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Friday, 17 November, 2000, 20:29 GMT
UK 'developing anti-science culture'
Animal rights PA
GM food protesters make their point
Tony Blair has warned of the danger of Britain developing an "anti-science" culture.

The UK prime minister said such an attitude could rob the UK of the benefits of research and development.

Addressing an audience of industry scientists, he said the government would resist protestors who used blackmail and intimidation to wreck legitimate research.

However, the environmental group Greenpeace hit back, accusing Mr Blair of "slavishly" worshipping science.

'Discovering truth'

Mr Blair was speaking at the European Bioscience Conference in London.

Animal campaigner BBC
Protesters want all animal tests banned
He said: "There is a danger, almost unintentionally, that we become anti-science.

"Our conviction about what is natural or right should not inhibit the role of science in discovering the truth. Rather, it should inform our judgement about the implications and consequences of the truth science uncovers."

He said that developments in biotechnology, which could see cures for killer diseases such as cancer, diabetes and heart disease, depended upon research being able to take place.

'No heroes'

"Sometimes it is controversial, as with GM crops or animal testing. Such research is rightly strictly regulated.

"But this government will not tolerate blackmail, even physical assault, by those who oppose it," he said. "To do so would be to give in to intimidation."

He said he had an "open mind" on GM foods and accepted there were "legitimate concerns".

However, he added: "To make heroes of people who are preventing basic scientific research taking place is wrong. It is to substitute aggression for argument."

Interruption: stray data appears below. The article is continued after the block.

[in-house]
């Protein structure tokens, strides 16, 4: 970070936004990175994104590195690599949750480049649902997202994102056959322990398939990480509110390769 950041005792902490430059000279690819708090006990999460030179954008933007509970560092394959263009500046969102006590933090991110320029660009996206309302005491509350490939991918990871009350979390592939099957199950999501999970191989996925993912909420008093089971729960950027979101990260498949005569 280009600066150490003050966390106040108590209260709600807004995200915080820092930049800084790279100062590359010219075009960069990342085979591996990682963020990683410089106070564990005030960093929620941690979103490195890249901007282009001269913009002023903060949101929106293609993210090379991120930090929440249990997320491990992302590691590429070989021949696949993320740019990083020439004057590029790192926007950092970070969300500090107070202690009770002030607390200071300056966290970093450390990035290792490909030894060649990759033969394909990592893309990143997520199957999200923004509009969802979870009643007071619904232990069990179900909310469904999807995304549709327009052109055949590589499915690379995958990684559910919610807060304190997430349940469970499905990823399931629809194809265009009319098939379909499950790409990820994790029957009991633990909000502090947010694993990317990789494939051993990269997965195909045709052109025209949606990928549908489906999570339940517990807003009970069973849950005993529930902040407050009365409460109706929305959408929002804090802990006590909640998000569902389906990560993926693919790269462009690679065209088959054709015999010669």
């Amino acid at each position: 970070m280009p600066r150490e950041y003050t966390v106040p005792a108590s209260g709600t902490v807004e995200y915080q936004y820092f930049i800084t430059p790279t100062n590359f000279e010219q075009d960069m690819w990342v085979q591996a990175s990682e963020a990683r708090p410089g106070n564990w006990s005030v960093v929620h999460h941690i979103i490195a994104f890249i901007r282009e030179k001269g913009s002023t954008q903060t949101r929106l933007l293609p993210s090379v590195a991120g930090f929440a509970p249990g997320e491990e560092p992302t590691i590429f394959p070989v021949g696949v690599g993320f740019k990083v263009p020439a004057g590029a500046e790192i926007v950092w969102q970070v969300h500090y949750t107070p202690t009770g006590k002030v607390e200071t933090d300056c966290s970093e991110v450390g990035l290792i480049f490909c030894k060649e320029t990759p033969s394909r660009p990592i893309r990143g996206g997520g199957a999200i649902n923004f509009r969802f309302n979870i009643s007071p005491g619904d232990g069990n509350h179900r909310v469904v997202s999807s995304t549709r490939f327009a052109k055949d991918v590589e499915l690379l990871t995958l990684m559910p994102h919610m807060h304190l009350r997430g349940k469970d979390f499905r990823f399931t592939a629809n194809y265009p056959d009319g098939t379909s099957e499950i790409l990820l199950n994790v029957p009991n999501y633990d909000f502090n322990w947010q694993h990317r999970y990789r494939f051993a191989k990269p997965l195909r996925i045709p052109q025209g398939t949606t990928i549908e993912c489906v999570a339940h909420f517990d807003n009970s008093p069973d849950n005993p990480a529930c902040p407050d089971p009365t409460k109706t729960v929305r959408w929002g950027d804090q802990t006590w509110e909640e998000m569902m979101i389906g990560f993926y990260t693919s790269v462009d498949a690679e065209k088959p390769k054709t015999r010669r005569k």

Stem cell research

Mr Blair said that people had to recognise that in controversial areas such as stem cell research there could be "more than one morally acceptable outcome".

While some people were opposed to all forms of embryo research on ethical grounds, stem cell research had the potential to improve quality of life for those suffering from disease and there were strong ethical arguments in favour of it going ahead, he argued.

There needed to be a "far more considered rational dialogue" between scientists and the public if people were to accept the need for continuing research and development, he added.

He also stressed that biotechnology offered the prospect of massive economic and commercial gains for Britain.

British lead

By 2005, the European biotechnology market is expected to be worth $100bn and employing up to three million people.


The government has gone to great lengths in the past to support the development of GM crops - against the wishes of the majority of people in this country

Peter Riley, Friends of the Earth
While British companies were in the lead in Europe, other countries such as Germany were catching up fast, Mr Blair said.

"Biotechnology is the next wave of the knowledge economy and I want Britain to become its European hub.

"I want to make it clear we don't intend to let our leadership fall behind and are prepared to back that commitment with investment."

Impact on environment

Friends of the Earth said Mr Blair needed to consider the impact of biotechnology, especially genetically modified foods, on the environment.

Spokesman Pete Riley said: "The government has gone to great lengths in the past to support the development of GM crops - against the wishes of the majority of people in this country.

"They need to be sure of what they are doing, and with this new and untested technology they are putting all their eggs in one basket."

But Mr Riley stressed that Friends of the Earth was not "anti-science" and welcomed developments in medicine and other biotechnology fields.

A British group that monitors genetic engineering, Genewatch UK, said Mr Blair didn't understand the public's concerns.

"It isn't an anti-science sentiment. People realise there could be huge benefits from genetic science," said spokeswoman Sue Mayer.

"What the concern is about is whether the government and its institutions can steer the difficult course through the ethical issues, so we get the benefits and not the downside."

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See also:

24 Oct 00 | UK Politics
Blair defends green record
20 Sep 00 | UK
GM crop trials to continue
27 Oct 00 | Sci/Tech
Greenpeace chief off to new pastures
13 Oct 00 | Sci/Tech
Plant barrier to 'jumping genes'
07 Nov 98 | Sci/Tech
Cell success has huge potential
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